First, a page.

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Christmas last year was well lived for me, and I thank God for it. The economic hard times we are going through (both in United State where I am at the moment, and elsewhere you may be) may have impeded many of us to celebrate lavishly, as was the case in old good days, but it seems there was an attempt and determination to make the best out of the challenging situation.

In Tanzania and perhaps true in other parts of the world, Christmas is magical, for Christians, Muslims, and non-believers a like. Churches usually overflow.

We do not have snow in Tanzania (but for the top of the elegant Kilimanjaro), and neither do we send our gift wishes to a man with a large belly called Santa. However, for goats, cows, and chicken, these are the worst days to be around any household.

New Years is never any less. For 2013 for instance, much was done in different parts of the world. From London, to Luanda, Lagos, to Vancouver, be it with fireworks or Vuvuzelas, everybody did something.

During New Years in Tanzania, much is usually said about the degeneration of morals among the youths, as reflected in the way they behave, dress, speak, and their general carefree attitude to life. Moral degeneration in our society is today demonstrated in some unbelievable incidents, like when motor vehicle accident victims are robbed of whatever property and money they have, and even stripped naked to ensure their dresses are not spared. Rape incidents and mob justice cases are on the rise as well.  The   participation of youths in such criminal activities is pronounced, but this does not mean they are the only culprits. And not every youth does such horrendous acts. In fact, some have devoted their lives to ensuring a better, and safer lives for all.

Looking at the problem closely, we realize that the young men and women are a product of society and, in the final analysis, the buck stops at the door of adults, some steeped in unethical practices and can’t be considered exemplary role models.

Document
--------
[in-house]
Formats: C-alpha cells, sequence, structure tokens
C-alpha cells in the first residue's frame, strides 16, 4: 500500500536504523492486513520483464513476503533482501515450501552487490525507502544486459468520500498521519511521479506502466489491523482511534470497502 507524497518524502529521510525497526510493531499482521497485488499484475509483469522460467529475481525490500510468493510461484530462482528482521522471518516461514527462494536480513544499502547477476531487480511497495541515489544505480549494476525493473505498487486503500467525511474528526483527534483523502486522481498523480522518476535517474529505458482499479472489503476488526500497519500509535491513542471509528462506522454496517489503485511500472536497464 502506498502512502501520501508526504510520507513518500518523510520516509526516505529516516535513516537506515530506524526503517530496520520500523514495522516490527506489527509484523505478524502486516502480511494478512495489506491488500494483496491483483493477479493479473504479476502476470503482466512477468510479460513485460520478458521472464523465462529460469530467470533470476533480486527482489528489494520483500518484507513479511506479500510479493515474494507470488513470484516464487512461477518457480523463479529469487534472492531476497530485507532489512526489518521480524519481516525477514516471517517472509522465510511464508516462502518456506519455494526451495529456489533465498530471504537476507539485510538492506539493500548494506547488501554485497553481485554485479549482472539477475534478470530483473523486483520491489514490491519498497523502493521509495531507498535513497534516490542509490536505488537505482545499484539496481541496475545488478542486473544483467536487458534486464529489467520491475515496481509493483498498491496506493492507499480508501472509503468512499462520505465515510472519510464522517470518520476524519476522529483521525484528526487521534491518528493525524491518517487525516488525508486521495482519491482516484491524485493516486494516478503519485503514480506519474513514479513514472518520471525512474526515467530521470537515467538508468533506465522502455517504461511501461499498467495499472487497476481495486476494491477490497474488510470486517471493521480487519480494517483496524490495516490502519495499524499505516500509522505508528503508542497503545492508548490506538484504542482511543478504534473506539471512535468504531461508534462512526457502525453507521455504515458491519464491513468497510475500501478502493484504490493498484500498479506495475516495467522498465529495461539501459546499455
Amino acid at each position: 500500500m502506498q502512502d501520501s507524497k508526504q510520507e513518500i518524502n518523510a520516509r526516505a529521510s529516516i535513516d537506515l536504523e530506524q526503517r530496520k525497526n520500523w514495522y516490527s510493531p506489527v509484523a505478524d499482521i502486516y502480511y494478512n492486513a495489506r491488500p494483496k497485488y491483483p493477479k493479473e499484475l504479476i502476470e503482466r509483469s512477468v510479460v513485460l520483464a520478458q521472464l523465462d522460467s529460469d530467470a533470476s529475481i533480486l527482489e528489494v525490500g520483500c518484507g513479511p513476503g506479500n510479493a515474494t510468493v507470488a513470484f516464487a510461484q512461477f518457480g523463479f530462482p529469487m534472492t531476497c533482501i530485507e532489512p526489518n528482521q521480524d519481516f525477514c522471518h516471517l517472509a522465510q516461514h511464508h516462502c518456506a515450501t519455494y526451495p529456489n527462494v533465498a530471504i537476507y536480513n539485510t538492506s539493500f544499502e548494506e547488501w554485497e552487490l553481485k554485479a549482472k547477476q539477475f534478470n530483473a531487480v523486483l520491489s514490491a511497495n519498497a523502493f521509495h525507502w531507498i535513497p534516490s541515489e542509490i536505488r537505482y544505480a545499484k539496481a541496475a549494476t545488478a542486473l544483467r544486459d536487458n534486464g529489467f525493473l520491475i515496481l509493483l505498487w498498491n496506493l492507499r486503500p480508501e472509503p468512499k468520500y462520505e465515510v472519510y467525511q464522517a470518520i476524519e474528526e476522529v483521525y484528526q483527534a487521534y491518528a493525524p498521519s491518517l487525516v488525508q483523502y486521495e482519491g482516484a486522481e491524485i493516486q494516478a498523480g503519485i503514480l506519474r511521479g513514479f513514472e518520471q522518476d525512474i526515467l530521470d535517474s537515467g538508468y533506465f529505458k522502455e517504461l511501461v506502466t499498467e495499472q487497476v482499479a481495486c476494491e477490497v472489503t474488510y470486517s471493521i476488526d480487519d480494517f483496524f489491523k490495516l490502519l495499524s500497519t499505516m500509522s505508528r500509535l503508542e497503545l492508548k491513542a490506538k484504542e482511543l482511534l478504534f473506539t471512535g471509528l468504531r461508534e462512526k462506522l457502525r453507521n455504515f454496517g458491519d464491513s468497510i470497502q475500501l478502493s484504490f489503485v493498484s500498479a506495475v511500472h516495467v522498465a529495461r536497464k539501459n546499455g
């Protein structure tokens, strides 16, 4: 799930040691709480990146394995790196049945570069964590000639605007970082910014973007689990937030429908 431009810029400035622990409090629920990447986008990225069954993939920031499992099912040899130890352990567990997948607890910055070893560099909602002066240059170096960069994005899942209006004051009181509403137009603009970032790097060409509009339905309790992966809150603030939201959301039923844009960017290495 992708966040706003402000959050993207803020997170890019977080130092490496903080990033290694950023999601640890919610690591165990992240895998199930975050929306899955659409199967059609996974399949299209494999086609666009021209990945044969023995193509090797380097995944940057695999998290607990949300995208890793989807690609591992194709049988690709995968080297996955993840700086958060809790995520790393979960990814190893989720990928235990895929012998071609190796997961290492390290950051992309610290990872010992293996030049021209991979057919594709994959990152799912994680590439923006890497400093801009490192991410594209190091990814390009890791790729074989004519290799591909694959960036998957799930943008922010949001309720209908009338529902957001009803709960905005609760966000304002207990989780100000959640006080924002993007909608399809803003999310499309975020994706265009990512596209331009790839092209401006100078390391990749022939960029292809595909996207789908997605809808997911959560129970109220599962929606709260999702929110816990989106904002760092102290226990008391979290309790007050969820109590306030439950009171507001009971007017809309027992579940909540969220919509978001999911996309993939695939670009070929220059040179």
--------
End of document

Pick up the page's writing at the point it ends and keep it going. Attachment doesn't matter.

Look at what is happening in the area of governance as a whole. Malpractices like public officials involving themselves in stealing public funds through all sorts of dirty tricks, colluding with foreigners to squander national resources through fishy deals, and other corruption related practices, are anything but a reflection of immorality in society. Both short and long term effects of such immoral indulgence to the present and future generations are alarming. The issue here is that it is not youths who can be blamed for this kind of corruption.

There is political corruption as well, reflected in unethical practices like vote rigging and engaging in dirty as well as defamatory propaganda. The problem here is not necessarily political immaturity, but poor moral men and women by proxy to do the dirty work.

Examples of unethical practices and tendencies in our society are too many to be discussed in a brief commentary. The question in this case is: what should be done to stem the immorality tide? Some of my fellow Tanzanians have suggested that well thought out national ethics should be included in the new law. Well, there are many ways to Rome. Let’s think about the issue as we end the celebration the festive period. Let us also hope that this year is different and that Africa will continue inspiring each other in sports, comedy, innovation, education and other. Let us join in prayers against incidence such as Sandy Hook that claimed dozens of lives of young children and for peace for families of those that lost their loved ones and survivals as well.

May this year bring joy to your and your loved ones, and we hope you will join us in telling inspiring stories of Africa and Africans all over the world.

We wish you a Happy New Year 2013.

Nkosi Sikelel Africa!

The African Economist

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